I can’t be in the Revive-A-Vintage Challenge because I’m one of the judges. I’ve griped about that before. Not because it seems unfair but because I’d love to get my hands on that double pointed needle set from Knitter’s Pride. Sadly I have had to accept that someone else will be getting my needle set.
But I can still challenge myself and play along. I’ve decided to try and spin a vintage yarn. You see I’ve had this bag of flax for quite a while and I think its time to see how badly I can mess it up.
You’ve probably seen flax in the fancy section of the grocery store. Well, flax seeds anyway. Its one of those high omega-3 fatty acid foods that we should all be eating. Or you may know it from gardening. Flax puts out sweet pale blue flowers and it grows wild all over the world.
Or maybe you’ve heard of linseed, as in linseed oil. Linseed is another name for flax. And I know you’ve all heard of linen. Linen is woven fabric made from flax, from the bast fibers in flax. People have been spinning flax and making linen since (at least) 7000 BC.
Linen fragments have been found in the tombs of the ancient Egyptians. Those Iron Age Britons wore woven wool and linen. The linen making tradition of Ireland is epic. In the 17th and 18th century fortunes were made from exporting Irish linens.
Yes, flax has a long history in the world of fiber. It has a pretty long history in my fiber stash too. You see, I bought that bag of flax to spin before I bought my first spinning wheel. I think I’ve moved (and moved that particular bag) four times since I bought it. I love the idea of spinning it because flax has such a long and romantic history but… I’m a little intimidated.
She is not intimated you notice. Anti-Spinning Feline Overlord knows she can muck up any fiber anywhere any time. She is awesome that way.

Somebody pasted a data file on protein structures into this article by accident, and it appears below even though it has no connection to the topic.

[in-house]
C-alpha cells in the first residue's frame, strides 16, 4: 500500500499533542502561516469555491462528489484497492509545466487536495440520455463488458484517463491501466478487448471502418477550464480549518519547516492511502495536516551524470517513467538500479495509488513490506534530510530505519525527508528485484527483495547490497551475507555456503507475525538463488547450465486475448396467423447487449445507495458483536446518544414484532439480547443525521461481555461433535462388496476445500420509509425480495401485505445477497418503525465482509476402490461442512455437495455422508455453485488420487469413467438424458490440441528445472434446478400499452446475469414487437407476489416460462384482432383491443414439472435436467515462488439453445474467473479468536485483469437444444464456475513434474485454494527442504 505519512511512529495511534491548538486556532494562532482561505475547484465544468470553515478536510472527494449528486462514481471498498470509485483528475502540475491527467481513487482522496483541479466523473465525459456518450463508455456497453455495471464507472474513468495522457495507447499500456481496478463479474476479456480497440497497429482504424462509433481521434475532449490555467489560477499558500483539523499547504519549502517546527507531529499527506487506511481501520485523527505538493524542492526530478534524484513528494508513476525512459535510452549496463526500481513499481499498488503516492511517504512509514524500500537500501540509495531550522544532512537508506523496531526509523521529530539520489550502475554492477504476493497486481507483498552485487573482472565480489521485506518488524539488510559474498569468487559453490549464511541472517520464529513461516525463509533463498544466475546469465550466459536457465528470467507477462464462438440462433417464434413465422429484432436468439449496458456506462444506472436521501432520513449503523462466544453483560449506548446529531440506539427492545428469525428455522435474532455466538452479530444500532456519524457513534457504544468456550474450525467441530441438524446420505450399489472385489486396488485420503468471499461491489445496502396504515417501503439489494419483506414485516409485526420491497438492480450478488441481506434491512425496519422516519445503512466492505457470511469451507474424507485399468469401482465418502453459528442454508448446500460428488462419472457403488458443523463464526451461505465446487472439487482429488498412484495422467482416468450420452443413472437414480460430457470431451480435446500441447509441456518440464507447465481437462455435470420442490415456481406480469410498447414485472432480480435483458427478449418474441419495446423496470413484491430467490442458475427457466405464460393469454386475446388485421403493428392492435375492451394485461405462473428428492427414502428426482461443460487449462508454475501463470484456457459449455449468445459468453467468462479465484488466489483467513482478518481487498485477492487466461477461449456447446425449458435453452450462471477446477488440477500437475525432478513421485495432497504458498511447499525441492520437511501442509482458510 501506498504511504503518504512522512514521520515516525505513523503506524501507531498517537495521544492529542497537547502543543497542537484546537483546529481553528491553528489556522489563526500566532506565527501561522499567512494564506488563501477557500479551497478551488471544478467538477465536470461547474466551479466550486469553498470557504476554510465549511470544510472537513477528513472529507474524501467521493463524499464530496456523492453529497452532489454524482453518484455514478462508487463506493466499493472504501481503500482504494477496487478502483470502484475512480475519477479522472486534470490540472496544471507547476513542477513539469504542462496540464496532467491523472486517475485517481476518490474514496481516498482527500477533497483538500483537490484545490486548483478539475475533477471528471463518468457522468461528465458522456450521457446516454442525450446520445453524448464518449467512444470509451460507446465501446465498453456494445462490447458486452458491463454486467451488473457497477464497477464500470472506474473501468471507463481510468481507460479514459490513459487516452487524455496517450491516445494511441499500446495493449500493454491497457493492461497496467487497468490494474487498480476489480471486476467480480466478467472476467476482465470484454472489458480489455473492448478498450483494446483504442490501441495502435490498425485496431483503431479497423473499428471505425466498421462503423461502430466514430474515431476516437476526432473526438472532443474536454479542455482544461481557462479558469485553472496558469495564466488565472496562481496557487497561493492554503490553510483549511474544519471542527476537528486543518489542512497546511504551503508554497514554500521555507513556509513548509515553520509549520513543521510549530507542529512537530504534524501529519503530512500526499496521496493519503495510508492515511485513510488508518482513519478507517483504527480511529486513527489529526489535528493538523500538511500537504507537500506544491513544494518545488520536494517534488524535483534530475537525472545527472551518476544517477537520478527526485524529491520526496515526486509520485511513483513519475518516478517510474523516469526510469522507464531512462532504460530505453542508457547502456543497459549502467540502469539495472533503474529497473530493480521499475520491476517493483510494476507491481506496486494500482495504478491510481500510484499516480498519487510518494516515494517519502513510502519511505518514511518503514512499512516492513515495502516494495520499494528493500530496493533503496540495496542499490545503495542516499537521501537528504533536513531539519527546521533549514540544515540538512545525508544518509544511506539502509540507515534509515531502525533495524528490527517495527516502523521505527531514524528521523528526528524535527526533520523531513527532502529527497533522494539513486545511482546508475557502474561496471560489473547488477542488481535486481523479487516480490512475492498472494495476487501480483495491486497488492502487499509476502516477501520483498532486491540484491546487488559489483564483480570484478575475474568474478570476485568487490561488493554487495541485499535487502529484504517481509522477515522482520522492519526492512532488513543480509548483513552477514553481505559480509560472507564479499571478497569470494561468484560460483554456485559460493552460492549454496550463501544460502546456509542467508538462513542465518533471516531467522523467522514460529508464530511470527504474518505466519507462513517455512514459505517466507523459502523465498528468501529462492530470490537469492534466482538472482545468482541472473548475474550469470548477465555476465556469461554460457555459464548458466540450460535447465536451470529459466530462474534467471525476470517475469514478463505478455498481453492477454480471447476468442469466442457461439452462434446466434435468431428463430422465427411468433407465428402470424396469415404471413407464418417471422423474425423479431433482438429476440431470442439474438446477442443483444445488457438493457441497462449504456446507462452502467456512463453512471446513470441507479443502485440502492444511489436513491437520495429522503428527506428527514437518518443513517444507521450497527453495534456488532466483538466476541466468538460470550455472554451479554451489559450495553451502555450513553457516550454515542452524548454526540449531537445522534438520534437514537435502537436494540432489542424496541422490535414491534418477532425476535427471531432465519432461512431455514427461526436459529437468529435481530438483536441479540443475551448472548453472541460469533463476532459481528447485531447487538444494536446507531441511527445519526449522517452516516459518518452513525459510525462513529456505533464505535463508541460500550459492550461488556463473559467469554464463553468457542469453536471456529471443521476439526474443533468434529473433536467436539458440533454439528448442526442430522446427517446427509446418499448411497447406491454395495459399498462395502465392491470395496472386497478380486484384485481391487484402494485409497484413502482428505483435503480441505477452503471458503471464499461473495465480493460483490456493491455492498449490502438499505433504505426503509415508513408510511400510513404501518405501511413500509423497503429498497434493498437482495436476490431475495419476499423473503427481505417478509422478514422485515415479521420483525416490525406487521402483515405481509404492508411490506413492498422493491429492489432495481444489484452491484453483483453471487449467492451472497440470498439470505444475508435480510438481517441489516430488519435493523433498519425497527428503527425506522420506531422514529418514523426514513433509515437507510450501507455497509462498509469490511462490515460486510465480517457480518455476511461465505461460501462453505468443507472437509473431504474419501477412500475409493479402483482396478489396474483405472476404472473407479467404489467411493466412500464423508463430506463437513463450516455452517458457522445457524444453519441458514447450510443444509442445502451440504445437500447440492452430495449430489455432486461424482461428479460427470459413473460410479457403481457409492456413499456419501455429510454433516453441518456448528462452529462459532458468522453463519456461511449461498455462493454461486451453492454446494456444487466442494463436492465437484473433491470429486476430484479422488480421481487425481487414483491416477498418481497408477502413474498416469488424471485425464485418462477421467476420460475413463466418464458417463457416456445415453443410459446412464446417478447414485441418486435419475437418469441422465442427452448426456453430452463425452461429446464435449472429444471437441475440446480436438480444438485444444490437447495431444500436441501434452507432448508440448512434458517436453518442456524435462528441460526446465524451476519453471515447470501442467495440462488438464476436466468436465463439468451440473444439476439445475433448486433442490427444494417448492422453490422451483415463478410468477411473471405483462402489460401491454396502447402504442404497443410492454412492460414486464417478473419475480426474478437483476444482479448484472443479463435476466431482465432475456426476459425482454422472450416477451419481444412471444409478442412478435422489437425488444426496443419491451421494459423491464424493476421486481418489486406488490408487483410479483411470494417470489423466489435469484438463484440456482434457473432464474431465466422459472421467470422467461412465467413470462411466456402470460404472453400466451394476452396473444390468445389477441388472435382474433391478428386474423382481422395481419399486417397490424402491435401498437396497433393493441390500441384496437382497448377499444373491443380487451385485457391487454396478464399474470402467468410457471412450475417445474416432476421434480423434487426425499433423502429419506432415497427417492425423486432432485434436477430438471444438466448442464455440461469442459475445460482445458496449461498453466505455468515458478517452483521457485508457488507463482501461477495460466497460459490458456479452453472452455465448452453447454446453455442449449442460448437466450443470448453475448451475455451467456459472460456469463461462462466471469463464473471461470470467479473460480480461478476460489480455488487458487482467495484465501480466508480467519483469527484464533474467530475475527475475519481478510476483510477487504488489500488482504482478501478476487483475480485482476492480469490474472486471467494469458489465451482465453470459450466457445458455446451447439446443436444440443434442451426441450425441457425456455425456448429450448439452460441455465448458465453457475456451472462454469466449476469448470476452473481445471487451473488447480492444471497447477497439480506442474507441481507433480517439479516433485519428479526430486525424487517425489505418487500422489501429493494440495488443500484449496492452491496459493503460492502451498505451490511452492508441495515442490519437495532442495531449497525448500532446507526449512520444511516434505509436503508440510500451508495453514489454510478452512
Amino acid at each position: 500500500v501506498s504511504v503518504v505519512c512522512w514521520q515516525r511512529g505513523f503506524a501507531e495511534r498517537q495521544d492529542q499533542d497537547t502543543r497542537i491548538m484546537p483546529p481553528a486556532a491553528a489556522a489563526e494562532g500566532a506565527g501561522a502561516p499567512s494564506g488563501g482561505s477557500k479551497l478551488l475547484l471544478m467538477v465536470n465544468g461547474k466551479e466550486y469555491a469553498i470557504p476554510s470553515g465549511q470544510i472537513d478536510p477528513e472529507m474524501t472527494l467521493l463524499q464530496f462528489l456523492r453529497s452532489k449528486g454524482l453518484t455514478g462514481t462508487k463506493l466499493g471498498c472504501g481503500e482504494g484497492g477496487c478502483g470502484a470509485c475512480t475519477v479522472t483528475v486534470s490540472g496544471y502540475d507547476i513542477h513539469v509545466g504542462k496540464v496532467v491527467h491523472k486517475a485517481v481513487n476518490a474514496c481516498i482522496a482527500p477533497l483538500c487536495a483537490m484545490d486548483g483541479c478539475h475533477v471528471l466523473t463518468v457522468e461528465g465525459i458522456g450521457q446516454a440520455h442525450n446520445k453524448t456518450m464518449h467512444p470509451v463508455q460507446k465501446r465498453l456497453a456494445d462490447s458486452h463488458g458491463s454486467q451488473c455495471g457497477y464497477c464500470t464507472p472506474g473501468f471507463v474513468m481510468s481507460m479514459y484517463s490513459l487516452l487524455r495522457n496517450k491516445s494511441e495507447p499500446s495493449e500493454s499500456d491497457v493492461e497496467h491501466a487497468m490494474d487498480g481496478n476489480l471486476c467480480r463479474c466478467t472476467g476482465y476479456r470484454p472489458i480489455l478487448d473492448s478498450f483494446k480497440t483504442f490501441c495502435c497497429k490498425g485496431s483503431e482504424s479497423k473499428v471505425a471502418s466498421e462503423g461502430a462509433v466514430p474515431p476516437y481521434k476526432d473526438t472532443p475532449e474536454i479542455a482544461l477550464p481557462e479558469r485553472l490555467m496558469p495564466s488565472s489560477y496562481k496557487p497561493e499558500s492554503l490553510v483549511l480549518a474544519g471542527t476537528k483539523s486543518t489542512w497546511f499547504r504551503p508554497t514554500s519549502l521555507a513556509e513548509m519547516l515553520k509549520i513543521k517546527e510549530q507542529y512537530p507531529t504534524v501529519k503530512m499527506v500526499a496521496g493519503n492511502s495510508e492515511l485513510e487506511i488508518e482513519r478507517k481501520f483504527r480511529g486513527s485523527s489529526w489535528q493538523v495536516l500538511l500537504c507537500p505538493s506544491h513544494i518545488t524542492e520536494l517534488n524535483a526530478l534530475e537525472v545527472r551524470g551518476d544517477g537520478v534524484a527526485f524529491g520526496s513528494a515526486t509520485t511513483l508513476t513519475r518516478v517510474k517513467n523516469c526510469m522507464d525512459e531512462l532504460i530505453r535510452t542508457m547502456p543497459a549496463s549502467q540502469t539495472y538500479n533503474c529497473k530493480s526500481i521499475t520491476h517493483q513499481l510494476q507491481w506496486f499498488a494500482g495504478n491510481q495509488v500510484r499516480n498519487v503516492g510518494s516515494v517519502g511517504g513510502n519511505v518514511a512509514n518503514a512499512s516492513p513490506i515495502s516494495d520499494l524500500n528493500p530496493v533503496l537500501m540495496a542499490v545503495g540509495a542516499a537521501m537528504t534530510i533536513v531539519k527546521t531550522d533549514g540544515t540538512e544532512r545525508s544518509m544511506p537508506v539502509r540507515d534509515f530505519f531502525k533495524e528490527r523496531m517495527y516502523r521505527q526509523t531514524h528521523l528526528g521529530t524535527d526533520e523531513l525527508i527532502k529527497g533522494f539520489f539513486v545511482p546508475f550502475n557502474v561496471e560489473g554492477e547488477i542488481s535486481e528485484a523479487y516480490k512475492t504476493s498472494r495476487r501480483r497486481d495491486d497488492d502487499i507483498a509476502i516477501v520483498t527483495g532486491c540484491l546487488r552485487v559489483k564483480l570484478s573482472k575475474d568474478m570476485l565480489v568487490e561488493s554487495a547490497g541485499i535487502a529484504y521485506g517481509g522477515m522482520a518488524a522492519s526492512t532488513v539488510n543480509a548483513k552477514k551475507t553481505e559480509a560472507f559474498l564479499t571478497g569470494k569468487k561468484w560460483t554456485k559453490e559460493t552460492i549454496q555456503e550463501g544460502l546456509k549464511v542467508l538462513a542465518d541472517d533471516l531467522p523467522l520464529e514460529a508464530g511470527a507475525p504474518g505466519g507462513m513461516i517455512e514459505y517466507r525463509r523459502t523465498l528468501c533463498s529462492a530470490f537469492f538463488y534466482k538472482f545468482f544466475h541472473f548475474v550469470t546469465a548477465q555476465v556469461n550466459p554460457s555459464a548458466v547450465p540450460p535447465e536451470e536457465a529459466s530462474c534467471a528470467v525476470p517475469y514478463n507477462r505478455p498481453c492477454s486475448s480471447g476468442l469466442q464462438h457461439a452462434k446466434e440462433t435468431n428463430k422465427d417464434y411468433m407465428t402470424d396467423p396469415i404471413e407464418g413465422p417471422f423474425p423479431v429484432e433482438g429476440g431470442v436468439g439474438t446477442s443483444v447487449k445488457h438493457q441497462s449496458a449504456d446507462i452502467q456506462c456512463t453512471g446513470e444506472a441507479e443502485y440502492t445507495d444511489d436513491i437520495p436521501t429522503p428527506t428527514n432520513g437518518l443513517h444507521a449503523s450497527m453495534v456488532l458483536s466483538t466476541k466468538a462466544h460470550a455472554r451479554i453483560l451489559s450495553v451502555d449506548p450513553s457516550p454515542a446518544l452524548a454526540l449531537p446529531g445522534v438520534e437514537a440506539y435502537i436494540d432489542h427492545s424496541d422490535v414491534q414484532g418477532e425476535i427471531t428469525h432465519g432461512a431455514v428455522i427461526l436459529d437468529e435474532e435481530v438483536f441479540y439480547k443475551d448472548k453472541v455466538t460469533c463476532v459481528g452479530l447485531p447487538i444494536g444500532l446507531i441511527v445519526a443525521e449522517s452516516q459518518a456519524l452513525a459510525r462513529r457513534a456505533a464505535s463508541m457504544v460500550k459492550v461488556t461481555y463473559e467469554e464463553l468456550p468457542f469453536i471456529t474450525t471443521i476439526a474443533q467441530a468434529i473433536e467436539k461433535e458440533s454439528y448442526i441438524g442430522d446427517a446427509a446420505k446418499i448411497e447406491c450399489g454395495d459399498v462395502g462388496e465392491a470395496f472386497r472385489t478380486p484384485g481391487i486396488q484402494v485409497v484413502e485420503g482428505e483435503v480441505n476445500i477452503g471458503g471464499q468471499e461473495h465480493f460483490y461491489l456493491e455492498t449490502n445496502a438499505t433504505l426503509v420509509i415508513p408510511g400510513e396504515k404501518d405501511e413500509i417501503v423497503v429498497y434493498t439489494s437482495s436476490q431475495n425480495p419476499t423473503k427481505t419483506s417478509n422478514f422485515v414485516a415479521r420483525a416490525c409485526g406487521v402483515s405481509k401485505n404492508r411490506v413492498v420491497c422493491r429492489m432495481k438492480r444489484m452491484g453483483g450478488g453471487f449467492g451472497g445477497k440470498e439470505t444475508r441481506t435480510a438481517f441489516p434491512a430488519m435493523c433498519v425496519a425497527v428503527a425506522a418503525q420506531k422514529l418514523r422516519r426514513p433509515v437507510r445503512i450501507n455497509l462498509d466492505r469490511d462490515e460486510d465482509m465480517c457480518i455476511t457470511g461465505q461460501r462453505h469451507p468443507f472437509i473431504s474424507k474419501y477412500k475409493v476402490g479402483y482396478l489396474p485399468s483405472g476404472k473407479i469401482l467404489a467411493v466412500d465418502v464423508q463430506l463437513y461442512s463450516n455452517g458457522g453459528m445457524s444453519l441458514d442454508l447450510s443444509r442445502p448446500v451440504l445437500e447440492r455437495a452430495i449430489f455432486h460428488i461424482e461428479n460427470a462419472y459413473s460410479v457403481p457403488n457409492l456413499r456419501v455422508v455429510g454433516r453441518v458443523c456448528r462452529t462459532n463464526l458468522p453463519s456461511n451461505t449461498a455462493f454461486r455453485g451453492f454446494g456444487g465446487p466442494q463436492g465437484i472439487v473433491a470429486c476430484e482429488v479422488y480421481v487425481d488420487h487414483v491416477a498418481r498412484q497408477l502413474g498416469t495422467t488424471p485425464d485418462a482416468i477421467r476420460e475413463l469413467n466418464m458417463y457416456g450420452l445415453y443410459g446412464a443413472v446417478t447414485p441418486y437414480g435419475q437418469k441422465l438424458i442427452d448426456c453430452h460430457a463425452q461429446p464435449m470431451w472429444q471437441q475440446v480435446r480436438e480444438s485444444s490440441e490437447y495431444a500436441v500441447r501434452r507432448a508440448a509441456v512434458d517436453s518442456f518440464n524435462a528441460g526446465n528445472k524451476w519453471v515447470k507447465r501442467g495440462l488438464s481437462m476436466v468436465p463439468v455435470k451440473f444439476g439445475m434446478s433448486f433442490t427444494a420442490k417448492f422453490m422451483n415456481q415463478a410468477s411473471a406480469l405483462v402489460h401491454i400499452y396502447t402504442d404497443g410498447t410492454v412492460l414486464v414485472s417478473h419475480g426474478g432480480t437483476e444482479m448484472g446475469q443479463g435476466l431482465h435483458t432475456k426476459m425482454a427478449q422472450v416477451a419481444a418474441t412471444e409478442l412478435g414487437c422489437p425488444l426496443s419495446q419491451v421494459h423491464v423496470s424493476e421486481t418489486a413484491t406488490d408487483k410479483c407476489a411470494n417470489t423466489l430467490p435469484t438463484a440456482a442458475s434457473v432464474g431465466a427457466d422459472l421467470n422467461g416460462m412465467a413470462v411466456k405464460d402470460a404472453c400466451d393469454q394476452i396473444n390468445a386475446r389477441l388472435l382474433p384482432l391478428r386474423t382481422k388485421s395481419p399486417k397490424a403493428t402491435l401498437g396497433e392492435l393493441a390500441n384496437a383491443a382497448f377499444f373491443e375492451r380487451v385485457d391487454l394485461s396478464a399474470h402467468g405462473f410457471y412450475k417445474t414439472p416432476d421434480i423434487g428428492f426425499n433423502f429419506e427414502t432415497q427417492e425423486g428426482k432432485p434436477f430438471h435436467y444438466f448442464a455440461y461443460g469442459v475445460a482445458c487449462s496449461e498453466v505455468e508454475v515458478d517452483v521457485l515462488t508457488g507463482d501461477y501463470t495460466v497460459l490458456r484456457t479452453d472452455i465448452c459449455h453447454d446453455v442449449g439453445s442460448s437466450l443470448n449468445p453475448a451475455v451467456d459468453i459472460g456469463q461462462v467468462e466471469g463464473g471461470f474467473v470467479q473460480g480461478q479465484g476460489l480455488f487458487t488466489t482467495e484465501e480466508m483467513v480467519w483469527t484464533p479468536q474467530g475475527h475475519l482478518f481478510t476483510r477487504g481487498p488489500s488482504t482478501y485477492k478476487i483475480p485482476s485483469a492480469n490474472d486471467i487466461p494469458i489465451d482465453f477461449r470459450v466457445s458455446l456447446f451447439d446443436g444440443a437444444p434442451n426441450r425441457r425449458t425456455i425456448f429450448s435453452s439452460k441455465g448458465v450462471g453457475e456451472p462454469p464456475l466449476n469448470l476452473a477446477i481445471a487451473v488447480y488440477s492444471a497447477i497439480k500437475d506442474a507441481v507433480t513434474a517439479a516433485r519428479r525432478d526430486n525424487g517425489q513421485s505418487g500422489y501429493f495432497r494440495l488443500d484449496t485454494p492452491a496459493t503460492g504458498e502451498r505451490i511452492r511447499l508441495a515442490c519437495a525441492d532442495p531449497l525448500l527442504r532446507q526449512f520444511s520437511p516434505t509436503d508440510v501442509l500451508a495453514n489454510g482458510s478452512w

Flax has to be spun wet. Or damp. Or something like that. According to The Alden Amos Big Book of Handspinning, flax needs to be “at least 30% moisture” to spin. Back in the day, spinners had little bowls that they filled with water and drew the flax through.
Pretty neat huh? Countless people have told me they would make me a bowl that like one but that just never seems to happen.
Its been suggested to me, more than once I might add, that I could just spit on the fiber as I worked it. I really can’t see myself doing that. Can you? Just imagine …there is Jenn out on her porch, on a bright sunny day, with her coffee and her fiber and her wheel and the Anti-Spinning Feline Overlord trying to leap into her lap and mess her all up. Then, every 15 seconds or so, she spits a blob of drool on her fingers.
I don’t think so Scooter.
That’s why there has been no spinning of the flax. I had all these excuses. Plus I had a large and ever growing stash of all kinds of other fibers to play with. So the flax sat all neglected and sad in its little bag in the fiber stash drawer.
But… I have come up with an idea, a plan, for keeping it damp as I spin. No, there will be no spitting required. And I have this blog now. I make the commitment here and then I actually have to spin the stuff. Well, I have to try anyway. There is no backing down. That flax will either become yarn or a big hot mess but it will not be going back in the bag.
That’s my personal vintage challenge. I’ll keep you updated! How is yours going? Next drawing prize goes out this Friday! We’ve already had two winners. If you have a project started in ravelry with this tag : revive-a-vintage then you’re in the contest and maybe could win the next one.
If you’re interested in joining in there is plenty of time. Here are a few posts that will help:
Revive-A-Vintage Challenge Page – rules, and prizes, and schedule, and other stuff
Places to look for a pattern – online repsoitoriies of free vintage patterns